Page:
For instance, I tell a story about being in outpatient after a suicide scare, having someone mistake me for a doctor. When I wrote that joke first, I had it in my head that it was a story of the absurd banality of surviving a crisis when the recovery process becomes as boring as the day-to-day. But it wasn’t until I started performing that joke, until I saw how people were responding to the stuff about lying about being a doctor, that I realized, ‘Oh, this is a story about what it’s like to be caught up in a lie. That’s what’s universal there.’
That story is from, likely, a deeply challenging part of your life. How did you get to the point where you were able to find the humor in your experience there?
I am pretty good at finding humor in things. I think it’s a really crucial defense mechanism that people with mental illness develop. It was a very absurd situation—the first time I went to Portland’s Funniest semi-finals, my round was the day I got discharged from Unity. I definitely thought that was very funny. When you’re in those moments of true crisis, the easiest way to keep a handle on something steady, to keep your head above water, is to find the humor in it. It’s such an illogical, chaotic thing that’s happening to you, I think humor is crucial to survival. The past two years have been kind of a crash course for neurotypical people in what isolation means, in what alienation means. So I imagine people are more savvy to that sort of narrative.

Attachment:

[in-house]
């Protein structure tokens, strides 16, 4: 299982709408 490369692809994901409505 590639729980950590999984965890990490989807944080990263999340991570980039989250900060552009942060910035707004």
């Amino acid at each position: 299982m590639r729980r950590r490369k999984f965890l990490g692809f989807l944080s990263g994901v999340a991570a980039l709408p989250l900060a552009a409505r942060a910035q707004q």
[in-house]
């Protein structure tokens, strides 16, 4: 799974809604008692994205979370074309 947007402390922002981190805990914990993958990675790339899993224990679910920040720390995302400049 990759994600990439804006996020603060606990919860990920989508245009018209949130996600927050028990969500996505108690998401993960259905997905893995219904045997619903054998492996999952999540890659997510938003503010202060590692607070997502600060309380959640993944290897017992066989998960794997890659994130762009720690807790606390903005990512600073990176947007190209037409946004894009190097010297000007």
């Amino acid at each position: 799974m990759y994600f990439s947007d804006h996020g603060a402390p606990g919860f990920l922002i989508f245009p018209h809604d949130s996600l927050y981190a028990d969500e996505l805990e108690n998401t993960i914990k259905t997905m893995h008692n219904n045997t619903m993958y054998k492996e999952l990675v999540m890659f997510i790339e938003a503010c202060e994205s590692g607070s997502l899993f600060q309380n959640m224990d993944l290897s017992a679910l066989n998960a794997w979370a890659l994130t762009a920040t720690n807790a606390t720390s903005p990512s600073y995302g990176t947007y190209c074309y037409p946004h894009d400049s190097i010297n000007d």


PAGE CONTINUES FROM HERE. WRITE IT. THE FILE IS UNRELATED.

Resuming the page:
During the pandemic, you started your Twitch series, Riley Paints His Friends. Where did you get the idea for it?
It’s an idea I’ve had for a while, but it wasn’t an idea I’d pull the trigger on if it weren’t for the pandemic. I went to school for writing and art, and I always wanted to do this Bob-Ross-type thing. When the pandemic started, when everyone was going, ‘How do I produce content?’ I said, ‘I guess that’s a skillset I could use.’ But I don’t really do landscapes or still life; I really do portraiture. The obvious thought was, ’Well, if I’m doing portraits of people, I might as well have them on, too.’